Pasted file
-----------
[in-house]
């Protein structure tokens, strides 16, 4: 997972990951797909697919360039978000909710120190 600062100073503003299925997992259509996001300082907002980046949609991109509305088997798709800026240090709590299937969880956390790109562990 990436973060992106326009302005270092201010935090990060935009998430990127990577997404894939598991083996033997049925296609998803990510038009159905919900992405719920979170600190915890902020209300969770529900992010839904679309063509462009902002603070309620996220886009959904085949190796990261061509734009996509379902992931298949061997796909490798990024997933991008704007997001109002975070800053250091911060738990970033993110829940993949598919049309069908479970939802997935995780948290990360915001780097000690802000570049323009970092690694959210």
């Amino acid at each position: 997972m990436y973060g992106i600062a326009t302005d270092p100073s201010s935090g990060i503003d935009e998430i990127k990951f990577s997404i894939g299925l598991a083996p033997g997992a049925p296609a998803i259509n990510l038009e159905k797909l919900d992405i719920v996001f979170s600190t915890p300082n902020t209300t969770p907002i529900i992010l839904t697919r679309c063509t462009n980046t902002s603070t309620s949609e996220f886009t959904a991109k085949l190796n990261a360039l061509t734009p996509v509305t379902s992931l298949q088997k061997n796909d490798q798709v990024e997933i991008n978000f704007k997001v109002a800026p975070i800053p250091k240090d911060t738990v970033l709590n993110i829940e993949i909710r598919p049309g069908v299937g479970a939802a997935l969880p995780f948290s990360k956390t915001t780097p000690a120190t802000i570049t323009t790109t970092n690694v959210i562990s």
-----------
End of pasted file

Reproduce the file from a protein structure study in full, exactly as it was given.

[in-house]
């Protein structure tokens, strides 16, 4: 997972990951797909697919360039978000909710120190 600062100073503003299925997992259509996001300082907002980046949609991109509305088997798709800026240090709590299937969880956390790109562990 990436973060992106326009302005270092201010935090990060935009998430990127990577997404894939598991083996033997049925296609998803990510038009159905919900992405719920979170600190915890902020209300969770529900992010839904679309063509462009902002603070309620996220886009959904085949190796990261061509734009996509379902992931298949061997796909490798990024997933991008704007997001109002975070800053250091911060738990970033993110829940993949598919049309069908479970939802997935995780948290990360915001780097000690802000570049323009970092690694959210």
């Amino acid at each position: 997972m990436y973060g992106i600062a326009t302005d270092p100073s201010s935090g990060i503003d935009e998430i990127k990951f990577s997404i894939g299925l598991a083996p033997g997992a049925p296609a998803i259509n990510l038009e159905k797909l919900d992405i719920v996001f979170s600190t915890p300082n902020t209300t969770p907002i529900i992010l839904t697919r679309c063509t462009n980046t902002s603070t309620s949609e996220f886009t959904a991109k085949l190796n990261a360039l061509t734009p996509v509305t379902s992931l298949q088997k061997n796909d490798q798709v990024e997933i991008n978000f704007k997001v109002a800026p975070i800053p250091k240090d911060t738990v970033l709590n993110i829940e993949i909710r598919p049309g069908v299937g479970a939802a997935l969880p995780f948290s990360k956390t915001t780097p000690a120190t802000i570049t323009t790109t970092n690694v959210i562990s």